I made SO many mistakes in my first job.
I’ll admit it.
I was young, pig-headed and thought no-one could stop me.
The world was my oyster and I was going to smash it open whatever way I could, regardless of the consequences.
But here’s the thing.
When you are making a beeline for your goals and treading on anyone who gets in the way, all your doing is being an ass.
And no-one wants to work with and an ass.
What I failed to realise, is that there is enough room for everyone. For you to achieve whatever goal you desire, you don’t have to smash people out of the way in order to get it.
But that’s how I thought the corporate world worked.
Obviously, I’d watched Wall Street one too many times.
So today, I’m going to share with you the 6 mistakes I made in my first job. Because after all, we are all human, and human nature is about learning, falling down and dusting off your Jimmy Choos to try again.
MISTAKE 1: WORKING WITHOUT A BREAK
Long periods of concentrated focus are draining. It is draining on your energy levels, your concentration drops and you start to feel fatigued from sitting in the same spot for so long.
This is one of the hardest mistakes I learnt in my first job.
… if I just reply to this email
… if I just return so and so’s call
… if I just answer this one email
then I deserve a break.
I never gave myself permission to stop. I would plough through the day and wonder why I was famished and cranky at the end of the day.
MISTAKE 2: WAITING FOR OPPORTUNITIES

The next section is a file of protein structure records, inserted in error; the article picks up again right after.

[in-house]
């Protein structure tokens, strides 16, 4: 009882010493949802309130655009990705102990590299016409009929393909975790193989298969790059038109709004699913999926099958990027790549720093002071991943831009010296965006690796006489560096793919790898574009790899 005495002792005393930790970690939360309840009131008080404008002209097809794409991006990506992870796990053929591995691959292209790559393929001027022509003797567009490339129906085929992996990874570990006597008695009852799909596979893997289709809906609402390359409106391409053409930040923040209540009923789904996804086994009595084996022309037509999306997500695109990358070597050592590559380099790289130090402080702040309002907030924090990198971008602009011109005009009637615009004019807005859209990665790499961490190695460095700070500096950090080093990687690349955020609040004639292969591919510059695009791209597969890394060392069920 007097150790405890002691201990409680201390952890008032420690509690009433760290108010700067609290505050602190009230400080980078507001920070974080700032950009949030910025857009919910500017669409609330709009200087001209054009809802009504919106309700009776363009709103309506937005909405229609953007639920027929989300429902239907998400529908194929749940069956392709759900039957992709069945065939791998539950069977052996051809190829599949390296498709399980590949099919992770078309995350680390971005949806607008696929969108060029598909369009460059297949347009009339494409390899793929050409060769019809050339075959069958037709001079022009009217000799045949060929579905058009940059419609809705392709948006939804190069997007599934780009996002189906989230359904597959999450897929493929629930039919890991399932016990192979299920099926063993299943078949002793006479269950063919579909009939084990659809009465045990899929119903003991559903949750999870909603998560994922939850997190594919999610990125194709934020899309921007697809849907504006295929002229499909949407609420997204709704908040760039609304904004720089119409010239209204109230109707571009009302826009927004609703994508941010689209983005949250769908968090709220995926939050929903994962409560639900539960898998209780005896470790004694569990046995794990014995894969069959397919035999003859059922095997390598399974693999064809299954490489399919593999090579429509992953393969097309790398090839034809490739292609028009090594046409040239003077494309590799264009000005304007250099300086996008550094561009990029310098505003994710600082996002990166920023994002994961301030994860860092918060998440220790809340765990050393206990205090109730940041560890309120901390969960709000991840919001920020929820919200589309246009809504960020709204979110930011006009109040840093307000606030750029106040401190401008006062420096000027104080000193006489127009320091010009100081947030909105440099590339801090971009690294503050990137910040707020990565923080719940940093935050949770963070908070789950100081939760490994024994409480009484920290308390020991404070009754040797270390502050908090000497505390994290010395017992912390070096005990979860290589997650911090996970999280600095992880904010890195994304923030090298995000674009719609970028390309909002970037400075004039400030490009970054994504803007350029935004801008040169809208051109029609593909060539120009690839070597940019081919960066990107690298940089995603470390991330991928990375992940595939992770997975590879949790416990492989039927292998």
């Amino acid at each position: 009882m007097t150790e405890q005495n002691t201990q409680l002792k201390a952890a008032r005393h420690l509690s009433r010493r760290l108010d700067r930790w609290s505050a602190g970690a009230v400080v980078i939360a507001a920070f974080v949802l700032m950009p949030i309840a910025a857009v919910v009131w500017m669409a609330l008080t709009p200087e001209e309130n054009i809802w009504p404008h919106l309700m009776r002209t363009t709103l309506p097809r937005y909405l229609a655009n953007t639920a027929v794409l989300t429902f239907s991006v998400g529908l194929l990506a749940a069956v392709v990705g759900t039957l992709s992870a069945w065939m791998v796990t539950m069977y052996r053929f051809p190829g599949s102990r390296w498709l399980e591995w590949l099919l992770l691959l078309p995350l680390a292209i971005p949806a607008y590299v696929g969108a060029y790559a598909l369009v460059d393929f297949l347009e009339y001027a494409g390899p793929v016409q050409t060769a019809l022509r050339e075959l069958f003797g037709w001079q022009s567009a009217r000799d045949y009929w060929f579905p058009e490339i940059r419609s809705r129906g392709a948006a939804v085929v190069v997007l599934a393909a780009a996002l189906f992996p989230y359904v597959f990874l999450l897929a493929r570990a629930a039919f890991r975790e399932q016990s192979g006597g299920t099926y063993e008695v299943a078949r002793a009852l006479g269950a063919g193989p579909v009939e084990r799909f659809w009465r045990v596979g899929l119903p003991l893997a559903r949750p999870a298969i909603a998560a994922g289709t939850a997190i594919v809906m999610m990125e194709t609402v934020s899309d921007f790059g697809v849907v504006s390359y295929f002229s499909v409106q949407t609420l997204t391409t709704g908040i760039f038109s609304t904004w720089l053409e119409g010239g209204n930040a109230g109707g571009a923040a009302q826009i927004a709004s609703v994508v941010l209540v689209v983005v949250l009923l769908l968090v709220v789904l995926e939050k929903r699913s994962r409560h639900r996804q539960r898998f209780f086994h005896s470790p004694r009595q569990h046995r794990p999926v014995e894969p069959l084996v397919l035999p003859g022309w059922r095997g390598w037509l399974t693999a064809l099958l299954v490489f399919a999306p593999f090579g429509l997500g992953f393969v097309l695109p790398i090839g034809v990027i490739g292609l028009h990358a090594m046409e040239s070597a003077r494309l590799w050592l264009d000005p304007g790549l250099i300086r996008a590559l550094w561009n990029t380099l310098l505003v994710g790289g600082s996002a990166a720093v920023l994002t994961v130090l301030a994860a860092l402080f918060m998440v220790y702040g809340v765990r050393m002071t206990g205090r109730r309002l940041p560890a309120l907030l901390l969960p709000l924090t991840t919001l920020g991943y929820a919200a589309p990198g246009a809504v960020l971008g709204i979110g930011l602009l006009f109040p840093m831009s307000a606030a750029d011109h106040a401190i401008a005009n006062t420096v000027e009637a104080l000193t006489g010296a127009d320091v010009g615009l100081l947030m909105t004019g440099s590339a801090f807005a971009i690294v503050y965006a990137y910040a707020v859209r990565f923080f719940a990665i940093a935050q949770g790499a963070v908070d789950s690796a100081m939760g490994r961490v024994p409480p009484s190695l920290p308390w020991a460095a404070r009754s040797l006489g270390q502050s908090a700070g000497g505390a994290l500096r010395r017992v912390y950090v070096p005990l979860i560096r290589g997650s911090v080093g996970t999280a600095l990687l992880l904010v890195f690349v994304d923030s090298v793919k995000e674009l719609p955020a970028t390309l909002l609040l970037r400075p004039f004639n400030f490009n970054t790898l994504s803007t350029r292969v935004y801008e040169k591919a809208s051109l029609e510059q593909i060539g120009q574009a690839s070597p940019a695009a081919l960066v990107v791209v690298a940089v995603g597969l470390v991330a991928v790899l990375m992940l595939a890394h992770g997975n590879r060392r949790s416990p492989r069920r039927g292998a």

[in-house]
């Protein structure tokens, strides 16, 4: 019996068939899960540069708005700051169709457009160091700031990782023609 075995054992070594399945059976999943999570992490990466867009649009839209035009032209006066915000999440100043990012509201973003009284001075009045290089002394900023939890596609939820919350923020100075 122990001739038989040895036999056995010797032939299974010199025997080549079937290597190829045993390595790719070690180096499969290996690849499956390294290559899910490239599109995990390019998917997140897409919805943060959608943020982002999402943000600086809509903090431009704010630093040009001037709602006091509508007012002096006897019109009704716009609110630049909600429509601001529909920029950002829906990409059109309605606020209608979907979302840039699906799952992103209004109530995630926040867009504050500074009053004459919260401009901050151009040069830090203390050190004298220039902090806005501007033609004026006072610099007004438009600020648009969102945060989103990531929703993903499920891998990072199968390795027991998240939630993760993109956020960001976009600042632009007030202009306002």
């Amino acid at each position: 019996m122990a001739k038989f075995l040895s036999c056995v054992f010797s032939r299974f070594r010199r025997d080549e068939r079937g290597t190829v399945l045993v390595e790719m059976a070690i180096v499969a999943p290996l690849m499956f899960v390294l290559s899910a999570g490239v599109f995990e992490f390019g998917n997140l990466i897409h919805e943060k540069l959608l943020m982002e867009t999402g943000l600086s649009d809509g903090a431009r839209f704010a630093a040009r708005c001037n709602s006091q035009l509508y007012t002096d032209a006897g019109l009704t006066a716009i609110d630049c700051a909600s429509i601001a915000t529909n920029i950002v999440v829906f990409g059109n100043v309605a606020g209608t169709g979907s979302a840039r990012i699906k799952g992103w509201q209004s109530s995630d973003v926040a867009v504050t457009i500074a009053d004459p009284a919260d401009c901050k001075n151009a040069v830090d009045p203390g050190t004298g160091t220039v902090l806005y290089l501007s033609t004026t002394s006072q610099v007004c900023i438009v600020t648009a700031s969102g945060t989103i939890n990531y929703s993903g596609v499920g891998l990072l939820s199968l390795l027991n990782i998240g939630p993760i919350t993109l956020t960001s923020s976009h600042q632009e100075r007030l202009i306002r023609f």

In my first job as a marketing assistant, I was the perfect worker bee.
I was quiet, I did my job and what was expected of me day in and day out. I didn’t get a pay rise and I did the same tasks over and over again for four years!
* face palms *
Surely someone would notice my good work and pay me more?
It wasn’t until I put my case forward for a promotion, backed it up with data and asked for a promotion that anyone took notice.
Needless to say, I got the promotion and within six months time, another company offered me an even better role and even better pay.
MISTAKE 3: BEING A PASSIVE PARTICIPANT
Passive participation is an easy one all of us fall into.
I would attend a meeting, get bored, become uninterested in the topics and switch off. We all do it and it was a major mistake I made in my first job.
The whole purpose of a meeting is to meet people and take part in the conversation. Just because you attend a meeting doesn’t mean you are part of it by sitting back and passively listening.
MISTAKE 4: SPENDING ALL YOUR PAY CHEQUE
I remember the day I goy my first pay cheque. It was mega exciting. So what did I do?
Spent every cent.
… in under 20 minutes.
What I failed to understand then was the power of compound interest. Just saving a little bit each month, will have you set up will a nice fat savings account when you hit your thirties.
Life can throw you unexpected financial burdens your way. When you have a fat and juicy savings account, you are prepared for unexpected expenses.
MISTAKE 5: UNDERESTIMATING YOUR SKILLS
When I was just starting my career, it was hard to be objective about what I was good at.
I’d often think that because I was young, I didn’t have the skills that someone a few years older had.
Oh, boy was I wrong.
I had a very strong understanding of how social media works, I grew up with it. Today, social media is one of the most sought after skill set to have especially in a role like a Community Manager.
MISTAKE 6: ALWAYS BEING BUSY
When I‘m in full throttle mode for too long, I burn out.
Friday evening comes and I’m out the door racing for my couch to binge watch Sex And The City.
But you see, some of my best ideas for campaigns have hit me when I’m relaxed and not thinking about work. This happens all the time and some of my best ideas come when I’m out on a Sunday for a run.
As soon as I stopped thinking about the problem, the solution often comes to me. Sometimes the best solution to a problem is just to move on and do something different.
So tell me, are you guilty of any of these mistakes I made in my first job? Let me know below in the comments.